So when I saw that picture of Chrissy Metz and Chris Sullivan and felt utterly gobsmacked, I did the thing you do in this digital day and age — I texted and emailed and Facebook messaged all my friends who are equally enamored with the show to share this WTF moment with them. I baited them (“Ready for a This is Us bomb?”) and then — bam — dropped the picture through the interwebs. Clearly, I was not only looking to commiserate with them, but also looking to gauge their reaction too. Was I crazy, or did this irk them as much as it did me? As it turns out, it largely did. “Phoning a friend” only made these unanswered thoughts that had first washed into my brain stay firmly nestled with no closure. Ergo, this post.
- Is it too ambitious to believe that the casting director and producers could have found an actor that both struck the precise charismatic chord of Toby AND the physical characteristics? Chrissy Metz is your answer to that. This gorgeous and talented actress brings Kate to life with so much heart and an innate ability to connect to the material that you can’t imagine anyone else playing Kate. Could NBC have found a smaller performer to be the perfect Kate? Possibly, but they didn’t need to.
- Is it utterly ridiculous to imagine that a not-fat Toby would fall in love with Kate? When producers decided their heart was set on Chris Sullivan as Toby, couldn’t they have pondered a storyline arc revision, one that didn’t hinge on both actors being overweight? Sure, it wouldn’t be focused on their shared weight battle, but it could have still found life looking in on the struggle of one partner with weight issues (whether small or big) and how the other partner fumbles their way to find a comfortable footing in navigating dating, sex, communication and everything else with this person they’ve found. Love comes in plenty of shapes and sizes, some matching and some perfectly blended. Let the storyline evolve as it would in real life and don’t employ prosthetics to force the script. Of course it would have meant a thinner man finding appeal in a fat woman, and that’s apparently not a storyline NBC could stomach. Pop culture would tell us the reverse would be fine, as we see example after example of smaller women finding love with the funny, round man. Hell, we have a whole hashtagged subculture around the #dadbod.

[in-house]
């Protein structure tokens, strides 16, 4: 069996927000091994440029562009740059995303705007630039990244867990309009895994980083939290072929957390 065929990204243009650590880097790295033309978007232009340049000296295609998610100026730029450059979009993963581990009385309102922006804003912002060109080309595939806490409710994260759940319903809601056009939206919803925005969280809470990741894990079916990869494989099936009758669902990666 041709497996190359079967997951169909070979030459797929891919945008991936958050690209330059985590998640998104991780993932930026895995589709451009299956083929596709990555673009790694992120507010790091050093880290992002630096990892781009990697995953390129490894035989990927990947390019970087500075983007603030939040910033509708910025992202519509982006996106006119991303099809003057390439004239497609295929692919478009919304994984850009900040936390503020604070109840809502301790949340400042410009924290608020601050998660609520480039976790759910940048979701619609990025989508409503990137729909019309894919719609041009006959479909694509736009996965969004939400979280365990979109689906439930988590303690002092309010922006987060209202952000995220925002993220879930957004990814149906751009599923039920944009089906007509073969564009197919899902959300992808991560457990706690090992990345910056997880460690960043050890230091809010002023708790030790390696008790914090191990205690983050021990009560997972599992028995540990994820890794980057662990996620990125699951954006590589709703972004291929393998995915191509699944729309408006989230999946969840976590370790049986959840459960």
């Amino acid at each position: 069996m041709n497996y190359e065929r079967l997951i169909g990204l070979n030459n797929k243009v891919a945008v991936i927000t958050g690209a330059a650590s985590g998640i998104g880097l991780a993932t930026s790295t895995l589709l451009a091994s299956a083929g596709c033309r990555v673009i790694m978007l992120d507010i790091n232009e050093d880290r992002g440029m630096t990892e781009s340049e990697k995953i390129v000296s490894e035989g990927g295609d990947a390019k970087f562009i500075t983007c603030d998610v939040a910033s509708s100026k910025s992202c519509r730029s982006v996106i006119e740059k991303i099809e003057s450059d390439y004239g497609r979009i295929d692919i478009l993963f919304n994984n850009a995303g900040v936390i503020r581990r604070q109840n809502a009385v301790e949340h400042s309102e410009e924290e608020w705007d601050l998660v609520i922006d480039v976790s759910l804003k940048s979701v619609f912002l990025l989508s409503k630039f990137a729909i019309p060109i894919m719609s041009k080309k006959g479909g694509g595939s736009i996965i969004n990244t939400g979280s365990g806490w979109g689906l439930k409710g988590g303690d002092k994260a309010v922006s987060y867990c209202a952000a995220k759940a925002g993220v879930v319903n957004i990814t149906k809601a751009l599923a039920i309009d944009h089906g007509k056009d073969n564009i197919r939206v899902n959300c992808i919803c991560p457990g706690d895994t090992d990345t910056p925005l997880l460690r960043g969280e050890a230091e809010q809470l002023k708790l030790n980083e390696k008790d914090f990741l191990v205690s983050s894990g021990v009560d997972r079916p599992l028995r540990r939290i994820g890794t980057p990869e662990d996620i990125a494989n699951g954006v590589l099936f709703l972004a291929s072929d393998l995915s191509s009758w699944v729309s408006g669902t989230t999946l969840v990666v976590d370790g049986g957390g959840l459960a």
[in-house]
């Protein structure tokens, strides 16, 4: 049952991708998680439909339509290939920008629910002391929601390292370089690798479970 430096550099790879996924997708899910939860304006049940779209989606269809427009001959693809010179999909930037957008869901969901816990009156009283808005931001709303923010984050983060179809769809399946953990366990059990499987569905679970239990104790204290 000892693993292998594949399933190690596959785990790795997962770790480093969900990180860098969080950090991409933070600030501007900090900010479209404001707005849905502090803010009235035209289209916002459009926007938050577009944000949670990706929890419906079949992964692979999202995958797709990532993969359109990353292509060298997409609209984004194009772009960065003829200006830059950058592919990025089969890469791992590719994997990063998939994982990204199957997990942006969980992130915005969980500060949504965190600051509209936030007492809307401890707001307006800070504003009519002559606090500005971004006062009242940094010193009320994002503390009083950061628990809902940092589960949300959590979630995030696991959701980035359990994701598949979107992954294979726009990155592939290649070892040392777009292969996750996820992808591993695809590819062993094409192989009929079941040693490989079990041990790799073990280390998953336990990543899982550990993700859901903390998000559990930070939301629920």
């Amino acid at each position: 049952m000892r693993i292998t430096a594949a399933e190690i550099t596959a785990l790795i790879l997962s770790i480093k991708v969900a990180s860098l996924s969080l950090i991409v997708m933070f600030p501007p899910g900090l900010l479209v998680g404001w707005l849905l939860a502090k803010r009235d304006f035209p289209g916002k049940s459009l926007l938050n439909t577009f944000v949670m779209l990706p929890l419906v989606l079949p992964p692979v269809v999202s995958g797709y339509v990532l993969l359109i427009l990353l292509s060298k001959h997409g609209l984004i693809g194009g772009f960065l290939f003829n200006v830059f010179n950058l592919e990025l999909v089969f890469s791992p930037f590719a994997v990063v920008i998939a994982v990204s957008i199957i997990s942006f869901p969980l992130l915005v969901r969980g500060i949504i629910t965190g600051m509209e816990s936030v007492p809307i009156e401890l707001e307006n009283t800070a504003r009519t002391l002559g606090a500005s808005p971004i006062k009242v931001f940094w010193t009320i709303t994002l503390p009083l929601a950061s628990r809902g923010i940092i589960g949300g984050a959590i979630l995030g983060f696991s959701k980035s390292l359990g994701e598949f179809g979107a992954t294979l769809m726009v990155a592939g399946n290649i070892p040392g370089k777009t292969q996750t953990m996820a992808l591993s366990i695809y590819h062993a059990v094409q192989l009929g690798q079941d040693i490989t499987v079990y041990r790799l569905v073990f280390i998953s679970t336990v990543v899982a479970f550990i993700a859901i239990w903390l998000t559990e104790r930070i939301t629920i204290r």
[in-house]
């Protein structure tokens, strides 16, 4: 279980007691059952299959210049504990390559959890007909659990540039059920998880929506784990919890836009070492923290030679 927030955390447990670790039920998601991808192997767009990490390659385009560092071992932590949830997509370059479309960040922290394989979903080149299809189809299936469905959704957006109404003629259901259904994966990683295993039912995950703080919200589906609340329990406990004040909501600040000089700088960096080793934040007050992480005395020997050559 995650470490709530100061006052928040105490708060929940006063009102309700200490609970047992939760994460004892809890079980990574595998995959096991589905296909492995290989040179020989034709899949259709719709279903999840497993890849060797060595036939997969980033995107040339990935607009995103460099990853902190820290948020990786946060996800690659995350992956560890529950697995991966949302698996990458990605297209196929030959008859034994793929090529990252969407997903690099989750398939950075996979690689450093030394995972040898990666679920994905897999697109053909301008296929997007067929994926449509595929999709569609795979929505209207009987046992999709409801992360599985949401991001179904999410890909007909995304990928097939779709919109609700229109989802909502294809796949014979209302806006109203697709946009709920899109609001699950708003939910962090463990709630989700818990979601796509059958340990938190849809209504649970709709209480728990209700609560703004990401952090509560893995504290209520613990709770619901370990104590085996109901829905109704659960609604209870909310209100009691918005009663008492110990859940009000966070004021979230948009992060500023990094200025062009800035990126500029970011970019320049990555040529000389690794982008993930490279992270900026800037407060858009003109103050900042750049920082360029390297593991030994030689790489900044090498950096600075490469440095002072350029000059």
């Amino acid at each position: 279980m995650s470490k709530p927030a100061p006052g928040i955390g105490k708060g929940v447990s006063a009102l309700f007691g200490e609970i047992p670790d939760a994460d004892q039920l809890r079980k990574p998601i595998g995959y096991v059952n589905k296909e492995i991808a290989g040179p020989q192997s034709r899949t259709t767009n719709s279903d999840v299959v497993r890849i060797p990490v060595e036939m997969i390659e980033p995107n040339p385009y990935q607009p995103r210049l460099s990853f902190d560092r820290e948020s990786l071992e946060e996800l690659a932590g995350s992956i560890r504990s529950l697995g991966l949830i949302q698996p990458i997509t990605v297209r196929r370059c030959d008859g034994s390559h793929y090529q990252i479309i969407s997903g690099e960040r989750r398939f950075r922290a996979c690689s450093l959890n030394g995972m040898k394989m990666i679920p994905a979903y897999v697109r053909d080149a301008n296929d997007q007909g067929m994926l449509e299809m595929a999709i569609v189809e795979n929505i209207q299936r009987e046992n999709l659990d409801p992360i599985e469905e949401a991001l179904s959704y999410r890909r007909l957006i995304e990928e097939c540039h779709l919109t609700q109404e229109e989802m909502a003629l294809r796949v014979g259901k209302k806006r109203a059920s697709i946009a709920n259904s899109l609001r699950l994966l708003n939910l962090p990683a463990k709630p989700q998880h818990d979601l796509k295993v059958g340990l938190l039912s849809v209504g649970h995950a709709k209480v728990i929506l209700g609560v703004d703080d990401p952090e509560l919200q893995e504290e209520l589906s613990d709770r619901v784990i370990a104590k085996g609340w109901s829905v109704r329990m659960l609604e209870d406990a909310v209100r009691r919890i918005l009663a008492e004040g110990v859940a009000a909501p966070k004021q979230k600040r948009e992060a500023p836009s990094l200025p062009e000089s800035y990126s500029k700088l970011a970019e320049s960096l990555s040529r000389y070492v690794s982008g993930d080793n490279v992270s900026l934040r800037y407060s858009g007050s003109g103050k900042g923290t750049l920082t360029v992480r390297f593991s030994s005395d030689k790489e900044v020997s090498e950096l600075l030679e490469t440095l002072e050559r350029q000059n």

- Do we have to have them both be overweight so that they’ll have something to focus on? Admittedly, this one goes beyond the fat suit — it speaks to the depth of the storytelling here. The Toby and Kate saga, albeit captivating, is frustratingly one dimensional. A friend offered up a reply that was so was so spot-on that I’m including it verbatim: “It’s almost offensive to any woman who’s trying to lose weight and struggling — as if we all must clearly be obsessed with that and only that, with no other life interests.” Finding out that one actor wears a fat suit to nail this one dimension adds insult to narrative injury.
- Chrissy Metz is, by her own admission, contractually obligated to lose weight as the storyline progresses along with Kate and Toby. Chris Sullivan, in theory, will just don a slimmed down fat suit to show his transformation. I’ll just let that one sit there for a second.
Still with me? I actually saw one comment on a friend’s facebook thread that lamented how much time poor Chris must have to spend in the makeup trailer to get the prosthetic fat suit added each day, and how that time would be affected by the slimming down of the prosthetic over time. WTAF. There is so much insensitive lunacy baked into that mentality that I’m just going to leave it buried in that FB thread for it to die a twisted death and, for the sake of all that is right and Chrissy Metz, move ON. SWIFTLY.
I’m such a sucker for great television that I’ll keep watching. The writing is smart and the chemistry among the actors effervescent — all complemented by a soundtrack that feels as though it was synced to your own life. But with the curtain lifted on how we achieved this level of “real”, it feels more like This Is TV than This Is Us.